Background: The conventional treatment of acute deep vein thrombosis (DVT) is anticoagulation and compression therapy, as recommended in the international guidelines. Anticoagulation prevents recurrent venous thrombosis, pulmonary embolism, and death. Compression therapy reduces the risk of developing long-term sequelae, that is, postthrombotic syndrome (PTS). Evaluation of systemic thrombolysis has shown effective thrombolysis and a likely reduction in PTS but at the cost of increased risk of bleeding complications. Catheter-directed thrombolysis (CDT) was introduced for rapid removal of thrombi and salvage of venous valves with less systemic thrombolytic effect, and is being offered to selected patients with iliofemoral DVT to prevent development of PTS. Case series have shown technical and thrombolytic success; however, no randomized studies have evaluated the long-term clinical effects of venous CDT. The aim of the CaVenT study is to investigate the role of adjunctive CDT by evaluating its clinical efficacy and safety compared with conventional treatment alone in patients with acute iliofemoral DVT.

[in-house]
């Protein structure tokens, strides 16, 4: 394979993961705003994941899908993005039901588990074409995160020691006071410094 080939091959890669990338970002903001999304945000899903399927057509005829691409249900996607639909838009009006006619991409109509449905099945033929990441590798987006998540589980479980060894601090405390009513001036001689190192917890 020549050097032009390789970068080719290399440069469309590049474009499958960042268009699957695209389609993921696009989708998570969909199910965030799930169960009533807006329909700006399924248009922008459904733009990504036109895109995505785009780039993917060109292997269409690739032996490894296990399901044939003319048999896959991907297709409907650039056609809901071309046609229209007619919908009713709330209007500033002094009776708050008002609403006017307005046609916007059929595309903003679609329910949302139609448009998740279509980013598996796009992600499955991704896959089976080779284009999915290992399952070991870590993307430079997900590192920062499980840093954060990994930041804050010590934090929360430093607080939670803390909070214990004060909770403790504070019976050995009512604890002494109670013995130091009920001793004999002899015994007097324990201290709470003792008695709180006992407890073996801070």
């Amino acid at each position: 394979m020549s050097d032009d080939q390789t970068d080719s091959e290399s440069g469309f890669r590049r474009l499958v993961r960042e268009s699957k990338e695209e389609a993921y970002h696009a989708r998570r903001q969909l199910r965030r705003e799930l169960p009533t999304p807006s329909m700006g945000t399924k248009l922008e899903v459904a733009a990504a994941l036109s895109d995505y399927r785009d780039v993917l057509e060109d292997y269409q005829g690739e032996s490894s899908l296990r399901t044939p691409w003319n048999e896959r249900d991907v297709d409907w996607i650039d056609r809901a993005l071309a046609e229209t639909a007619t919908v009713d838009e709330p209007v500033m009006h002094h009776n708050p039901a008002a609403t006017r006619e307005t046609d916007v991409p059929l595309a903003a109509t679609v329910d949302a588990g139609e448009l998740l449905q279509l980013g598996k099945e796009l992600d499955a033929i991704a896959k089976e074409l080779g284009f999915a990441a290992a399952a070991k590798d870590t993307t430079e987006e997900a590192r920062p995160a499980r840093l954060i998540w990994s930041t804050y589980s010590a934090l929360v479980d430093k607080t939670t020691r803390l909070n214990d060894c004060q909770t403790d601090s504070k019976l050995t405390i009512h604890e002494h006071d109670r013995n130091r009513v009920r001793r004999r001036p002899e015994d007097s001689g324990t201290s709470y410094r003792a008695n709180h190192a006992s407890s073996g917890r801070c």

Methods: The CaVenT study is an open, randomized, controlled, clinical trial. We plan to include 200 patients who will receive either CDT, in addition to conventional treatment, or conventional treatment alone. The primary outcome measures are patency at 6 months and prevalence of PTS at 2 years.
Conclusion: Implementation of the CaVenT study will be a contribution toward evidence-based medicine in the treatment of acute proximal DVT of the leg. Any documentation of improved functional outcome will have a significant impact on clinical practice for this patient group and may lead to a modification of existing international guidelines.
Trial registration: ClinicalTrials.gov NCT00251771.